The Hypogeum might be Malta’s most famous ancient temple, but it's not the island’s oldest. That honor goes to the two sister temples, the Hagar Qim and Mnajdra . These two temples, located only 1,640 feet (500 meters) apart, are believed to date back to between 3700 and 3200 BC. Before the discovery of Göbekli Tepe, they held the record for the oldest known temples in the world.

These two prehistoric stone temples are located on top of a cliff and overlook the Mediterranean Sea. Much like the hypogeum, the two temples are in remarkably good condition, particularly the large stone slabs that form the doorways, niches, and apses, or large semicircular recesses, of the temples. Hagar Qim also boasts an impressive monolith that weighs at least twenty tons!

It is believed the temples were built to worship the sun and celebrate the changing of the seasons. During the equinox, light floods into the Hagar Qim through an elliptical hole that the ancients somehow drilled through the stone.

The Mnajdra temple is made up of three temple structures. All date back to slightly different periods. The oldest dates back to around 3600-3200 BC, the southern temple is from around 3150-2500 BC, and the latest addition, the central temple, was built last and placed between the other two.

When first discovered in 1840, the site was remarkably well preserved. Sadly, however, in 2001 Mnajdra temple was attacked by vandals. They toppled and broke more than 60 megaliths and scrawled graffiti over them. Thankfully the damage has been repaired and is largely unnoticeable. The site was reopened to a respectful public in 2002.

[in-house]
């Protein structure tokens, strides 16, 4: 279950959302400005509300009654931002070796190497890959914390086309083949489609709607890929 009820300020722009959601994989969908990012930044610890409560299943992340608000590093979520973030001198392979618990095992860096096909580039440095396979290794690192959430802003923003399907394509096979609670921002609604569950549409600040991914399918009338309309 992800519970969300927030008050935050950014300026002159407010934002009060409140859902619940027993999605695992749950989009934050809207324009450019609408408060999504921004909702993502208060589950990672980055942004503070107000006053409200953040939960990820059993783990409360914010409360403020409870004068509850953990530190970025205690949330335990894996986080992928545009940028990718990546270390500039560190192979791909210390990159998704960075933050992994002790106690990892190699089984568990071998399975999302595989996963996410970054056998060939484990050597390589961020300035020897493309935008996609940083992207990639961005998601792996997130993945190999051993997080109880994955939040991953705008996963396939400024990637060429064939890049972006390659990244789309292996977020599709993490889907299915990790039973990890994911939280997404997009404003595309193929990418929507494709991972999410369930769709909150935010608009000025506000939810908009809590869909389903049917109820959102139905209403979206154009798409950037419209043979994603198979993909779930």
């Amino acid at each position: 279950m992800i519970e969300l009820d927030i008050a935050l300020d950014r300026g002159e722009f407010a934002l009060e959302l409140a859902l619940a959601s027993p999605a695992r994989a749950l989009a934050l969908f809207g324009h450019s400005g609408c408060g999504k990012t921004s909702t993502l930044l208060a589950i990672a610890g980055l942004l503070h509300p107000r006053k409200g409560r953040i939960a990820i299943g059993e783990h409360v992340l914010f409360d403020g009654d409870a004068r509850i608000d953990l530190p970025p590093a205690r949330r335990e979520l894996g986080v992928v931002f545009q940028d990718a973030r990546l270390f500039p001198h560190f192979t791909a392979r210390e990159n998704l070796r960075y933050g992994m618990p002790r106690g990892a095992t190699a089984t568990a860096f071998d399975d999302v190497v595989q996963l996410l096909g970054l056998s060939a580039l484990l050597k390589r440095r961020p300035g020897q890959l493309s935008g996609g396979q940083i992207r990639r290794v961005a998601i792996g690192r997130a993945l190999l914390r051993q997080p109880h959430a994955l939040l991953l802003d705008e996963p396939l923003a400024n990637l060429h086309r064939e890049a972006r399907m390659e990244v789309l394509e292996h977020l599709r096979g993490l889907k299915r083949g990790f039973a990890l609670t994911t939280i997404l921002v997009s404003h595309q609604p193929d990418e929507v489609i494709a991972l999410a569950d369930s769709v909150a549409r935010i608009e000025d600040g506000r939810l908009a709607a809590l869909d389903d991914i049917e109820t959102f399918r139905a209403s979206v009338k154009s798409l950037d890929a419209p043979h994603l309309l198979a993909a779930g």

The ancient temple of Hagar Qim, Malta. Source: GeniusMinus / Adobe Stock

The ancient temple of Hagar Qim, Malta. Source: GeniusMinus / Adobe Stock

5. Stonehenge, England: Over 5,000 Years Old

Perhaps the most famous temple on the list, at least for western readers, is Stonehenge in England. It is believed the construction of the stone circles that make up Stonehenge began around 5,000 years ago.

The site as we know it today is a little later, built around 2500 BC. It consists of a symmetrical arrangement of massive bluestones weighing up to four tons each. Apart from the sheer size of the stones, the site may not look as impressive as some other entries on this list; however, it is widely regarded as an impressive feat of engineering.

Historians have struggled to find out much about Stonehenge, and it is still surrounded by mystery. We still don’t know why it was built, but historians have hypothesized it may have been originally built as a temple to worship old earth deities.  Others have claimed it was either used to worship people’s ancestors, a Druid temple, or used to worship the sun and stars.

Stonehenge has been a UNESCO World Heritage Site since 1986. Today, it is a popular tourist attraction and a site of pilgrimage during the summer and winter solstice for modern pagan visitors.

Stonehenge is one of the oldest temples in the world, yet thee is still much we don’t know about its origin and use. (Vancav / Adobe Stock)